No, I reckon my quilting stash is like a trophy wife. Pretty to have and admire, not terribly useful and quite expensive to keep up. But somehow it is compelling and I can't bear to part with it! ;-)

Tuesday, August 9, 2011

Cupcake College

Last Thursday's class was a riproaring success, everyone reports having a great time and learning things they can use. Phew :) 
 Me holding forth on some point of philosophy. Did you know that cupcake decorating is a metaphor for life? I didn't either until I did this class and had a captive audience! I can't blame the bubbles as mine was apple juice!
A selection of completed cakes. Didn't they do well!
Maz making butterfly wings our of white chocolate. Great concentration and steadiness of paw!
None of the photos show the pretty aprons I made for everyone properly, there is just a glimpse in this shot. Lots of cake happiness. :)
Anyway it was fun, everyone helped clean up afterwards, bless them, and we're doing it all again next week. :)

Sunday, August 7, 2011

In the White Room (without black curtains!)

Remember that song by Cream? This post has nothing to do with it! :)
The White Room is an amazing idea - a craft shop INSIDE a cinema. Well, not in the actual place where you watch the movies, but off the foyer, which is a cafe. Lost? I'm not doing a very good of stringing this together am I!
I blame the mindboggling prettiness of this shop, which leaves me a bit discombobulated. :)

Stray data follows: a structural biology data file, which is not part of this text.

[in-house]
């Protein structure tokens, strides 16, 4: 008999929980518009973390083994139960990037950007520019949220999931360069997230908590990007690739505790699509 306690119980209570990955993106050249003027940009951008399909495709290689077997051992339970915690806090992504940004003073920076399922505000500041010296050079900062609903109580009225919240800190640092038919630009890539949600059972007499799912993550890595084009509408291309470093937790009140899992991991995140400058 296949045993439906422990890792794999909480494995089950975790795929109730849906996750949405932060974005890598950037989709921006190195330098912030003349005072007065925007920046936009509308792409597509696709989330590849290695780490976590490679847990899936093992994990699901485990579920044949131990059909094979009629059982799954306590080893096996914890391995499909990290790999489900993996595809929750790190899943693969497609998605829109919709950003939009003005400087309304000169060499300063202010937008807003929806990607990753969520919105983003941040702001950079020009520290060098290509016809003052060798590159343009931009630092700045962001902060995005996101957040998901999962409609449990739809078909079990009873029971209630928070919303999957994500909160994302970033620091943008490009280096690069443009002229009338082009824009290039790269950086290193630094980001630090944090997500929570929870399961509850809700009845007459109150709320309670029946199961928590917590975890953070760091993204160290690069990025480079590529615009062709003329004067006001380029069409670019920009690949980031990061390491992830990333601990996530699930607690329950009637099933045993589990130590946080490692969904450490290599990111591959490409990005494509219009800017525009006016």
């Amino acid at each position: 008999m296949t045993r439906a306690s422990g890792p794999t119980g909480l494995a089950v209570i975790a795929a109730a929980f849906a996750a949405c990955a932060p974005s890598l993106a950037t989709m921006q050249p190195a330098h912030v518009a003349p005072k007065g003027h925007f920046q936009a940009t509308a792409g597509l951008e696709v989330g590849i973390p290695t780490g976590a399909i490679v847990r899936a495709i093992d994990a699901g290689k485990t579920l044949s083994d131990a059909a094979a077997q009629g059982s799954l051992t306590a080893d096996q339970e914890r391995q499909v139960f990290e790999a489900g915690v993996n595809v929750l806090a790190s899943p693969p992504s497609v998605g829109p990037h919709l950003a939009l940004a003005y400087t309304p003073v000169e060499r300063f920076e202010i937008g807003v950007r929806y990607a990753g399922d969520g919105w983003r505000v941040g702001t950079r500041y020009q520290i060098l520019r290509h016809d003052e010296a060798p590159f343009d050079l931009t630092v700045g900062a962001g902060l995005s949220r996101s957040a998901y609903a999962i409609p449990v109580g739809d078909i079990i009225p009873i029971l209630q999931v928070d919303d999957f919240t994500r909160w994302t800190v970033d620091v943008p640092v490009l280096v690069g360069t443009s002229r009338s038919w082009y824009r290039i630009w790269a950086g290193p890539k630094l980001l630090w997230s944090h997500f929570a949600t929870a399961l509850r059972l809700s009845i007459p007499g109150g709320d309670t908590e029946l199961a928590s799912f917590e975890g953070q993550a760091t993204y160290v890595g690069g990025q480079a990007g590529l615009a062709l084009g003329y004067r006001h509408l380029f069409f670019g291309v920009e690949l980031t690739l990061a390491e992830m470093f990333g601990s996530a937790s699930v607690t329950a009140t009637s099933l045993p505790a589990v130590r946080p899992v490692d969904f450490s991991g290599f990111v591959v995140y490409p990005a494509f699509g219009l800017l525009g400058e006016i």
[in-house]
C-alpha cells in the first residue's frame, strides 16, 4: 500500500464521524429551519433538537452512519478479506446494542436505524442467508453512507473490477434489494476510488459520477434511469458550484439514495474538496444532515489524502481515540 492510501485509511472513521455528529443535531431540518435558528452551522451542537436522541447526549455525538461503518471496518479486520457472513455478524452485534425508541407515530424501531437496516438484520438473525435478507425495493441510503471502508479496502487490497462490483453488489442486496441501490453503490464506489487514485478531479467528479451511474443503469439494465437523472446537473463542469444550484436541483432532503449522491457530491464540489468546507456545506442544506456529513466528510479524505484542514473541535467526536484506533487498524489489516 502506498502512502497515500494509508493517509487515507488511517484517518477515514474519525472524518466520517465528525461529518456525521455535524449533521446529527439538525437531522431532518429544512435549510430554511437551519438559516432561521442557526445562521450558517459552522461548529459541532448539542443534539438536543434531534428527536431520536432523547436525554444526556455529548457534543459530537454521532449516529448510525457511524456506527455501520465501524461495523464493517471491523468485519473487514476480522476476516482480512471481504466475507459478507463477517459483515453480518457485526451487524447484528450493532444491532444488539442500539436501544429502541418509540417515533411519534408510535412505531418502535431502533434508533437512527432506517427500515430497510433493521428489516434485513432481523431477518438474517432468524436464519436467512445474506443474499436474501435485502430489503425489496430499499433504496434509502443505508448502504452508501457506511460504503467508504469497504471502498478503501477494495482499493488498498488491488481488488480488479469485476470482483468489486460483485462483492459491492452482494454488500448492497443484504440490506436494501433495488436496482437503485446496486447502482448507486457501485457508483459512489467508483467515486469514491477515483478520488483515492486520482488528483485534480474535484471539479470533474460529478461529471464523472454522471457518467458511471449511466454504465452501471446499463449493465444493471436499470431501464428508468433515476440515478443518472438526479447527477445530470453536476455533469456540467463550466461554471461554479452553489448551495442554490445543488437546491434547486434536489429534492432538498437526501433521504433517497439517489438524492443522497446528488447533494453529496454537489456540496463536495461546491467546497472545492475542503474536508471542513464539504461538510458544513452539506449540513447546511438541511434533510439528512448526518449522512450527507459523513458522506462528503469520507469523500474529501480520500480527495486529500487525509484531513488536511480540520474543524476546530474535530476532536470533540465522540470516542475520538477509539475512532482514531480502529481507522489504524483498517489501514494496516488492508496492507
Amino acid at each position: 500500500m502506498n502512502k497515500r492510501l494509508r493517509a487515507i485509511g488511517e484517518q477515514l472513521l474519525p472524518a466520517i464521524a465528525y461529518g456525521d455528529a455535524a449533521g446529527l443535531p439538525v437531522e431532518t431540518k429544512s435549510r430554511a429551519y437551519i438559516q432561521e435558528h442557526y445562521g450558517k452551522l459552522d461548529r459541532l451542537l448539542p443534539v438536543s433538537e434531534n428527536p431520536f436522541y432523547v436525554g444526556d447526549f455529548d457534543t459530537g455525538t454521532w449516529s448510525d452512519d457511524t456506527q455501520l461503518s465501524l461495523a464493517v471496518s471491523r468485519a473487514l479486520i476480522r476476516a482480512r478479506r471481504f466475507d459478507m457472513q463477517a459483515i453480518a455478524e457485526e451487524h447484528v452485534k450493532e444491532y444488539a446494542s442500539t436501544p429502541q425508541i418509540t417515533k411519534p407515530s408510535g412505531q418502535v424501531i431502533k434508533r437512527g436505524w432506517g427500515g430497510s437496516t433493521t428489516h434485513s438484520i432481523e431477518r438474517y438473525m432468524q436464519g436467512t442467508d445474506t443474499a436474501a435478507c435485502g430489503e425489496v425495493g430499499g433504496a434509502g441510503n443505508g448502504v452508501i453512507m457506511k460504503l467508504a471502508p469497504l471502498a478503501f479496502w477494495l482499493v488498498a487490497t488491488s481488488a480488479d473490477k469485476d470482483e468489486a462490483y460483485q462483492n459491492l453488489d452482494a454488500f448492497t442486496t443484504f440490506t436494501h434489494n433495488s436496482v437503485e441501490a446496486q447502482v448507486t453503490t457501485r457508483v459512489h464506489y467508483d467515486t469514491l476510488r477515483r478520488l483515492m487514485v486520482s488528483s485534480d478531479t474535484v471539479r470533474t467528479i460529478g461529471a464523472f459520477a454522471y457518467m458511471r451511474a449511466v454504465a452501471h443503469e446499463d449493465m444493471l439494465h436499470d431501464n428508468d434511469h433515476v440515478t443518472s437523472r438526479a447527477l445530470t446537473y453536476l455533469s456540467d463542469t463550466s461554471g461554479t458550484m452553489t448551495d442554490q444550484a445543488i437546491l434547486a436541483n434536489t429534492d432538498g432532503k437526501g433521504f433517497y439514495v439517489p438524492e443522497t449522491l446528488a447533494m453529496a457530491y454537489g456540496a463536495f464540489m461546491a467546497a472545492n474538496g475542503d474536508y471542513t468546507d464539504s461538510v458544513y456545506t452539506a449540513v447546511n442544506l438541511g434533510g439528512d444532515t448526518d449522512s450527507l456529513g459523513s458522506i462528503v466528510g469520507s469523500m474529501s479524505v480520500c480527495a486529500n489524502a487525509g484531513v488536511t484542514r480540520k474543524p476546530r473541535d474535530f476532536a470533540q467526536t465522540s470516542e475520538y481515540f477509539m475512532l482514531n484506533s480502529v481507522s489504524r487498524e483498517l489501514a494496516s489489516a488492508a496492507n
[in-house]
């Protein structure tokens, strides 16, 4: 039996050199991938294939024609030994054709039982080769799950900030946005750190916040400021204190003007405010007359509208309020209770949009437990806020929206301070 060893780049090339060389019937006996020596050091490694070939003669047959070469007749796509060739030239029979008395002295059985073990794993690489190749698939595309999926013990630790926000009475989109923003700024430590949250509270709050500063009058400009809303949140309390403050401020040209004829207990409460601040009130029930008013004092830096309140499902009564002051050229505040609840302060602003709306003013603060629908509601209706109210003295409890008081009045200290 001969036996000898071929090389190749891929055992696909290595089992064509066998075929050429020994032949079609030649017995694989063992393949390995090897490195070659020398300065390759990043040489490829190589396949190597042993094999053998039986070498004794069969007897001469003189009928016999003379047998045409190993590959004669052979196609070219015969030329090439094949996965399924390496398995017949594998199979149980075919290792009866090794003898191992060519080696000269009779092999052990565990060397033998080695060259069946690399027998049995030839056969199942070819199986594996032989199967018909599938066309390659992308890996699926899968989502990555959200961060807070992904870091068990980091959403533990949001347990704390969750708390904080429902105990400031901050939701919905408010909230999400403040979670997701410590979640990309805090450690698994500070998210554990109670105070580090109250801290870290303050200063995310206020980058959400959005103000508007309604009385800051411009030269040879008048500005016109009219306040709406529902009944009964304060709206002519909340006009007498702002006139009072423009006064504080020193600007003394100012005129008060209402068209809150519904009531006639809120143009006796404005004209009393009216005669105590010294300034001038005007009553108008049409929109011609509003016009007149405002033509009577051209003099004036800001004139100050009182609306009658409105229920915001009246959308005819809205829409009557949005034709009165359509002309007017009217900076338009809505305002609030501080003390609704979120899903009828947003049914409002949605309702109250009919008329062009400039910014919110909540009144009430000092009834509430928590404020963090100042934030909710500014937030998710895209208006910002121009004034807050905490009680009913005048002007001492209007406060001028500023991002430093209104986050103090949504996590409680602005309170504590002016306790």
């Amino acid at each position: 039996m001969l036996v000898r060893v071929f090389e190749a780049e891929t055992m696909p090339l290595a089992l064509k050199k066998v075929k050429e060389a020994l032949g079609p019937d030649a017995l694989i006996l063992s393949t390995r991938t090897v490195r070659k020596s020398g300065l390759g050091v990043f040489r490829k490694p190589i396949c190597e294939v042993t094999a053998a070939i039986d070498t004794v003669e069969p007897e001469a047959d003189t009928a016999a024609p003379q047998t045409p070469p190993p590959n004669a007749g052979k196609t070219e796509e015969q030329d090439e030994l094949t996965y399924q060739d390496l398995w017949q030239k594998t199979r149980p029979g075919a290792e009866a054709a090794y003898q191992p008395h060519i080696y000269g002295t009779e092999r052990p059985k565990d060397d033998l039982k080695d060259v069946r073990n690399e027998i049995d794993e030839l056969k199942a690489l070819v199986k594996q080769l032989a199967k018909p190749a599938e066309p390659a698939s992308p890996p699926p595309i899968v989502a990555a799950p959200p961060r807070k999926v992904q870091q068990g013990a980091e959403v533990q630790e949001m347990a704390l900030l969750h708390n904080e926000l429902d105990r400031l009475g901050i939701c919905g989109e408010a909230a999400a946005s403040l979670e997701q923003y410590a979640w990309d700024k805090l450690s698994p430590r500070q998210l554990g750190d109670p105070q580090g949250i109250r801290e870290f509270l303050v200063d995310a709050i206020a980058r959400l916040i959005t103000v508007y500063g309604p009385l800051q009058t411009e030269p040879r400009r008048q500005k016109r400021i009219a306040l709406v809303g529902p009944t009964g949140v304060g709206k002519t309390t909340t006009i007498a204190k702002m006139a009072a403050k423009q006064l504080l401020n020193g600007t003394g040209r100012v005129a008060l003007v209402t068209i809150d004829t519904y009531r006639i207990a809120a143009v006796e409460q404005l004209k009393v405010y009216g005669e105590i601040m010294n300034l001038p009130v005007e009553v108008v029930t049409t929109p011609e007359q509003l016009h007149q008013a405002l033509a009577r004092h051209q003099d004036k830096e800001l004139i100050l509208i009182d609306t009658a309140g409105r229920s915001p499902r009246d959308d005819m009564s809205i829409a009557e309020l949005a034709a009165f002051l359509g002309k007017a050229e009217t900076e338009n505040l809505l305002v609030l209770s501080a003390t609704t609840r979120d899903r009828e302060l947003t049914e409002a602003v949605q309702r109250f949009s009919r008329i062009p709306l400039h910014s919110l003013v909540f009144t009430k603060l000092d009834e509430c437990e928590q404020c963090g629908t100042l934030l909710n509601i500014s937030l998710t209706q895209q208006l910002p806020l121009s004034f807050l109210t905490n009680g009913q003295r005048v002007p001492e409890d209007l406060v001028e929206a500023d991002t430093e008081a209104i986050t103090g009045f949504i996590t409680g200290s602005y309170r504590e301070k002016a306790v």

The White Room is in The Empire Cinema in Island Bay, a bijou three screen cinema that is my favourite place to see mainstream movies - and buy crafts!
And sell them, it turns out. I got chatting to Fran who runs the shop, and must have said something about sewing because before you know it, we were talking crafts and I was agreeing to put my standing stock into the shop! Since then I had a rush of creating and made a bunch more stuff.
 A collection of homewares including my tea cosies, and this gorgeous 'revived' furniture by Lost Fables. I so love what Rache is doing with furniture that is otherwise not very pretty! I wish I had room in my apartment for a few of her pieces...
 My plunger cosies and other pretty objets.
 This chair, squee!!! How pretty it is! And only about $120? Maybe a bit more. Very reasonable!
 A panoramic view of the shop, which was the storage room of the original theatre. I love the teatowels festooning the walls. Like bunting you can use! :)
 A closer up of one corner.
 My two favourite makes this month - paintilly retro fabrics made into tea cosies. I love them so much I almost don't want anyone to buy them so I can just enjoy them!
I want this tray from Lost Fables. Only $80. Nowhere to put it though!
I think that The White Room and, Wellington's newest craft shop, are both fabulous places for Wellingtonians to buy genuine kiwi made goods that provide a reasonable return to the makers.
But I would say that! ;-)

Thursday, August 4, 2011

The things we do for sewing love...

I'm giving it a go. I feel slightly fraudulent as when I read the always articulate Zoe's reasons and philosophy for participating in a me-made month, I am not sure it's intended for lifers like myself. But I reckon it will do me a power of good to have to 'woman up' and wear at least one garment every day that I made myself. It will soon show up the holes in my wardrobe hehehe.